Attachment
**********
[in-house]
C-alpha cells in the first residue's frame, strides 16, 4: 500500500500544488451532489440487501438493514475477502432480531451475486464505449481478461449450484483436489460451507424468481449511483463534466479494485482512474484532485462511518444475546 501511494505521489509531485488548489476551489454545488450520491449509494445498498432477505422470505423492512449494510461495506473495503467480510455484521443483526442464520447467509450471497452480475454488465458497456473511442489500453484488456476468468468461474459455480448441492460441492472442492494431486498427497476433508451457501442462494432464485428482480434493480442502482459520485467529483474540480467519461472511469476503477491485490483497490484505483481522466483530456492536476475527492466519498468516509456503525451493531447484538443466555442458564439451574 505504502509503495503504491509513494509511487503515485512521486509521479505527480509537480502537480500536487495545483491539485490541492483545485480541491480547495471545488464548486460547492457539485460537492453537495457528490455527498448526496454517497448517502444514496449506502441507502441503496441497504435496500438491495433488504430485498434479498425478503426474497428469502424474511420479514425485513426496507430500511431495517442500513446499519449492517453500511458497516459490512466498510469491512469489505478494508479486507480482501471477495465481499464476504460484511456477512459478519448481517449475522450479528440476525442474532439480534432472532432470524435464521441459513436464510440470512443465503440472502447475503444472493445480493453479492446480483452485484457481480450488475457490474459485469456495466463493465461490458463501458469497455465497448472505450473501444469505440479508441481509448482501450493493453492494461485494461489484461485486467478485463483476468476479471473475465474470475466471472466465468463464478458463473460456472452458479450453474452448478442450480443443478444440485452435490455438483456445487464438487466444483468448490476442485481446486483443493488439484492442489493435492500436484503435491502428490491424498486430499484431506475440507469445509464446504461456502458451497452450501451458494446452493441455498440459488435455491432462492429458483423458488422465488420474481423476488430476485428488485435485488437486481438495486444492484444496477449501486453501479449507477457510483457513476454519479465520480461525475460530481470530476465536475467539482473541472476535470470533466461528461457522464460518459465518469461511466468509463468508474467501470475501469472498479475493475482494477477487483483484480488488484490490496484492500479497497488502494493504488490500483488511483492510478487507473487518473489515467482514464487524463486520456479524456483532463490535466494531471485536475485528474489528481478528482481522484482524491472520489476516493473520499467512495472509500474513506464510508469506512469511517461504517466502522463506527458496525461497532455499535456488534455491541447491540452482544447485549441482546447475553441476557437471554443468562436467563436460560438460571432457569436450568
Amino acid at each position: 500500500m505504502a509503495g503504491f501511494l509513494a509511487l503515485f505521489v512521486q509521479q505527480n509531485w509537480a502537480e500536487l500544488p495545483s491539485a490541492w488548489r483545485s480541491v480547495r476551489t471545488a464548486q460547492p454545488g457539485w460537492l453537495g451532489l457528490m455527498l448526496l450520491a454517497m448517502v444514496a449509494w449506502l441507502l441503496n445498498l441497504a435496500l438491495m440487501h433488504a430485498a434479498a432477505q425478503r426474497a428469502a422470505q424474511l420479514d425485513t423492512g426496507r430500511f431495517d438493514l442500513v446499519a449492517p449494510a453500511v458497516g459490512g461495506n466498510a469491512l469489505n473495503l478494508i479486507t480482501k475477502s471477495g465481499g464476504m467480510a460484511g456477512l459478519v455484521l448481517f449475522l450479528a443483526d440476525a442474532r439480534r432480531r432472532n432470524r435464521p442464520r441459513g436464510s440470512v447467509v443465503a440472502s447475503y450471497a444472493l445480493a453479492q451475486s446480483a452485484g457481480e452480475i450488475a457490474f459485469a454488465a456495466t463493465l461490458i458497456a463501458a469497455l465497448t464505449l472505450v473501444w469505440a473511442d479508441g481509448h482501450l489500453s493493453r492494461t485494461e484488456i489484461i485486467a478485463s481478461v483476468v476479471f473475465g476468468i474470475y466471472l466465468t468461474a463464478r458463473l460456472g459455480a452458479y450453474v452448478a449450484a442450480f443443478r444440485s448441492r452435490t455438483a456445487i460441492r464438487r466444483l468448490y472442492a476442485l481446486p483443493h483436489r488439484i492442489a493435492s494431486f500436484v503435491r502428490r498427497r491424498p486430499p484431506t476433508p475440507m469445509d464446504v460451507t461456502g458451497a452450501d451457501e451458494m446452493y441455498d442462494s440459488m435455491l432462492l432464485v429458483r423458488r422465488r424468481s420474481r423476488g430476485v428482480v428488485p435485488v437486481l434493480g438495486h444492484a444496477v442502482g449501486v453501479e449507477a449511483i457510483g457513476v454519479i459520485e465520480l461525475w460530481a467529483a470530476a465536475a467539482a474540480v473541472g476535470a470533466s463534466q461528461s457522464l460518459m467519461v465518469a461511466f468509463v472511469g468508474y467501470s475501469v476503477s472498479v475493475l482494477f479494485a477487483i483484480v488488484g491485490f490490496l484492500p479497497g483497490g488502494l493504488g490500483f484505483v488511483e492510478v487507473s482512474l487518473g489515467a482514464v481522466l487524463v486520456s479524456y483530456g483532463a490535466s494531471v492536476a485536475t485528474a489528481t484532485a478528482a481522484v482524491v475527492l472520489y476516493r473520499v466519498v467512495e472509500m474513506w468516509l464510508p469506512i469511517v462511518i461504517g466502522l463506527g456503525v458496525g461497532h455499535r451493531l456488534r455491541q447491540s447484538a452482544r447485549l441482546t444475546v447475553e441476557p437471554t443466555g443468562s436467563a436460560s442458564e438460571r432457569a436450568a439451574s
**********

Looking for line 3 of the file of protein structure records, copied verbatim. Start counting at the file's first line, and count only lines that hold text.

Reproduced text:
Amino acid at each position: 500500500m505504502a509503495g503504491f501511494l509513494a509511487l503515485f505521489v512521486q509521479q505527480n509531485w509537480a502537480e500536487l500544488p495545483s491539485a490541492w488548489r483545485s480541491v480547495r476551489t471545488a464548486q460547492p454545488g457539485w460537492l453537495g451532489l457528490m455527498l448526496l450520491a454517497m448517502v444514496a449509494w449506502l441507502l441503496n445498498l441497504a435496500l438491495m440487501h433488504a430485498a434479498a432477505q425478503r426474497a428469502a422470505q424474511l420479514d425485513t423492512g426496507r430500511f431495517d438493514l442500513v446499519a449492517p449494510a453500511v458497516g459490512g461495506n466498510a469491512l469489505n473495503l478494508i479486507t480482501k475477502s471477495g465481499g464476504m467480510a460484511g456477512l459478519v455484521l448481517f449475522l450479528a443483526d440476525a442474532r439480534r432480531r432472532n432470524r435464521p442464520r441459513g436464510s440470512v447467509v443465503a440472502s447475503y450471497a444472493l445480493a453479492q451475486s446480483a452485484g457481480e452480475i450488475a457490474f459485469a454488465a456495466t463493465l461490458i458497456a463501458a469497455l465497448t464505449l472505450v473501444w469505440a473511442d479508441g481509448h482501450l489500453s493493453r492494461t485494461e484488456i489484461i485486467a478485463s481478461v483476468v476479471f473475465g476468468i474470475y466471472l466465468t468461474a463464478r458463473l460456472g459455480a452458479y450453474v452448478a449450484a442450480f443443478r444440485s448441492r452435490t455438483a456445487i460441492r464438487r466444483l468448490y472442492a476442485l481446486p483443493h483436489r488439484i492442489a493435492s494431486f500436484v503435491r502428490r498427497r491424498p486430499p484431506t476433508p475440507m469445509d464446504v460451507t461456502g458451497a452450501d451457501e451458494m446452493y441455498d442462494s440459488m435455491l432462492l432464485v429458483r423458488r422465488r424468481s420474481r423476488g430476485v428482480v428488485p435485488v437486481l434493480g438495486h444492484a444496477v442502482g449501486v453501479e449507477a449511483i457510483g457513476v454519479i459520485e465520480l461525475w460530481a467529483a470530476a465536475a467539482a474540480v473541472g476535470a470533466s463534466q461528461s457522464l460518459m467519461v465518469a461511466f468509463v472511469g468508474y467501470s475501469v476503477s472498479v475493475l482494477f479494485a477487483i483484480v488488484g491485490f490490496l484492500p479497497g483497490g488502494l493504488g490500483f484505483v488511483e492510478v487507473s482512474l487518473g489515467a482514464v481522466l487524463v486520456s479524456y483530456g483532463a490535466s494531471v492536476a485536475t485528474a489528481t484532485a478528482a481522484v482524491v475527492l472520489y476516493r473520499v466519498v467512495e472509500m474513506w468516509l464510508p469506512i469511517v462511518i461504517g466502522l463506527g456503525v458496525g461497532h455499535r451493531l456488534r455491541q447491540s447484538a452482544r447485549l441482546t444475546v447475553e441476557p437471554t443466555g443468562s436467563a436460560s442458564e438460571r432457569a436450568a439451574s